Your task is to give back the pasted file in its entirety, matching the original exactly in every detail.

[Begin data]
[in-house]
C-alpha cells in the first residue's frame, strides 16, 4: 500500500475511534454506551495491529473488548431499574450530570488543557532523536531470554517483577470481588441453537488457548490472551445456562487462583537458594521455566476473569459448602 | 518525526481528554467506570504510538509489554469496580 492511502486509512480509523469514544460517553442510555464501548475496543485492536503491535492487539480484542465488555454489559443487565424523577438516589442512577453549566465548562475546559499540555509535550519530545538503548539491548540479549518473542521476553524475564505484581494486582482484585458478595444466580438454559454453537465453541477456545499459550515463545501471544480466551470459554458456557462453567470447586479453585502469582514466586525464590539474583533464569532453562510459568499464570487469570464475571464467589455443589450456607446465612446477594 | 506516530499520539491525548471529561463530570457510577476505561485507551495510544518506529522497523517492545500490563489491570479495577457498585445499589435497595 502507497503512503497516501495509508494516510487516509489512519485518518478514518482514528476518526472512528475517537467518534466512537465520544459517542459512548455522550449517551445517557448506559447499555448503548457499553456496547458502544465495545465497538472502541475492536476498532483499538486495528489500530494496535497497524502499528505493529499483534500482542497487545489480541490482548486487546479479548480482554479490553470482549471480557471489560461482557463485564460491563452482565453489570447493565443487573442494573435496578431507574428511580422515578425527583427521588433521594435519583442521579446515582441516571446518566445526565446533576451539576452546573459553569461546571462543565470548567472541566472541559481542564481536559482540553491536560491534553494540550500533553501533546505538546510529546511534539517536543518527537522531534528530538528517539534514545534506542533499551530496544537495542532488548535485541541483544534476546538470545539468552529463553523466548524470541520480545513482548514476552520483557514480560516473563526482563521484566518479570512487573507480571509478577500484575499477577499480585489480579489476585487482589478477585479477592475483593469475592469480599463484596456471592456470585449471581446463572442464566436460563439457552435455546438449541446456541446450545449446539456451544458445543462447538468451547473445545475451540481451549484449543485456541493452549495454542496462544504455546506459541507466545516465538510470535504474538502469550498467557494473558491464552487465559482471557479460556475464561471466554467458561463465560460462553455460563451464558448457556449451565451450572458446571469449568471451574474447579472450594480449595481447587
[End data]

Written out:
[in-house]
C-alpha cells in the first residue's frame, strides 16, 4: 500500500475511534454506551495491529473488548431499574450530570488543557532523536531470554517483577470481588441453537488457548490472551445456562487462583537458594521455566476473569459448602 | 518525526481528554467506570504510538509489554469496580 492511502486509512480509523469514544460517553442510555464501548475496543485492536503491535492487539480484542465488555454489559443487565424523577438516589442512577453549566465548562475546559499540555509535550519530545538503548539491548540479549518473542521476553524475564505484581494486582482484585458478595444466580438454559454453537465453541477456545499459550515463545501471544480466551470459554458456557462453567470447586479453585502469582514466586525464590539474583533464569532453562510459568499464570487469570464475571464467589455443589450456607446465612446477594 | 506516530499520539491525548471529561463530570457510577476505561485507551495510544518506529522497523517492545500490563489491570479495577457498585445499589435497595 502507497503512503497516501495509508494516510487516509489512519485518518478514518482514528476518526472512528475517537467518534466512537465520544459517542459512548455522550449517551445517557448506559447499555448503548457499553456496547458502544465495545465497538472502541475492536476498532483499538486495528489500530494496535497497524502499528505493529499483534500482542497487545489480541490482548486487546479479548480482554479490553470482549471480557471489560461482557463485564460491563452482565453489570447493565443487573442494573435496578431507574428511580422515578425527583427521588433521594435519583442521579446515582441516571446518566445526565446533576451539576452546573459553569461546571462543565470548567472541566472541559481542564481536559482540553491536560491534553494540550500533553501533546505538546510529546511534539517536543518527537522531534528530538528517539534514545534506542533499551530496544537495542532488548535485541541483544534476546538470545539468552529463553523466548524470541520480545513482548514476552520483557514480560516473563526482563521484566518479570512487573507480571509478577500484575499477577499480585489480579489476585487482589478477585479477592475483593469475592469480599463484596456471592456470585449471581446463572442464566436460563439457552435455546438449541446456541446450545449446539456451544458445543462447538468451547473445545475451540481451549484449543485456541493452549495454542496462544504455546506459541507466545516465538510470535504474538502469550498467557494473558491464552487465559482471557479460556475464561471466554467458561463465560460462553455460563451464558448457556449451565451450572458446571469449568471451574474447579472450594480449595481447587